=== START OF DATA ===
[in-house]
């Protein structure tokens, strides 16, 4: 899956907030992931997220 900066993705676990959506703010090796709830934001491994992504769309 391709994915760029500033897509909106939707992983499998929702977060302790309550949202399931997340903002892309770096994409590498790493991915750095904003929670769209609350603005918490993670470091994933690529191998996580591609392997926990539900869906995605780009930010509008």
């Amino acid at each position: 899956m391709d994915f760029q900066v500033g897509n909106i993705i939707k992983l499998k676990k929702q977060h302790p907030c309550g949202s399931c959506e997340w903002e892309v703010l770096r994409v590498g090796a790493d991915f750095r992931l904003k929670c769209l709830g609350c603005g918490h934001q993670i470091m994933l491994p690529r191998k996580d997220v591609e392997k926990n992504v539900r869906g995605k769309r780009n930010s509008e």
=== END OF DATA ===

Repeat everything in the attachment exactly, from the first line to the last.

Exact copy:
[in-house]
């Protein structure tokens, strides 16, 4: 899956907030992931997220 900066993705676990959506703010090796709830934001491994992504769309 391709994915760029500033897509909106939707992983499998929702977060302790309550949202399931997340903002892309770096994409590498790493991915750095904003929670769209609350603005918490993670470091994933690529191998996580591609392997926990539900869906995605780009930010509008």
């Amino acid at each position: 899956m391709d994915f760029q900066v500033g897509n909106i993705i939707k992983l499998k676990k929702q977060h302790p907030c309550g949202s399931c959506e997340w903002e892309v703010l770096r994409v590498g090796a790493d991915f750095r992931l904003k929670c769209l709830g609350c603005g918490h934001q993670i470091m994933l491994p690529r191998k996580d997220v591609e392997k926990n992504v539900r869906g995605k769309r780009n930010s509008e």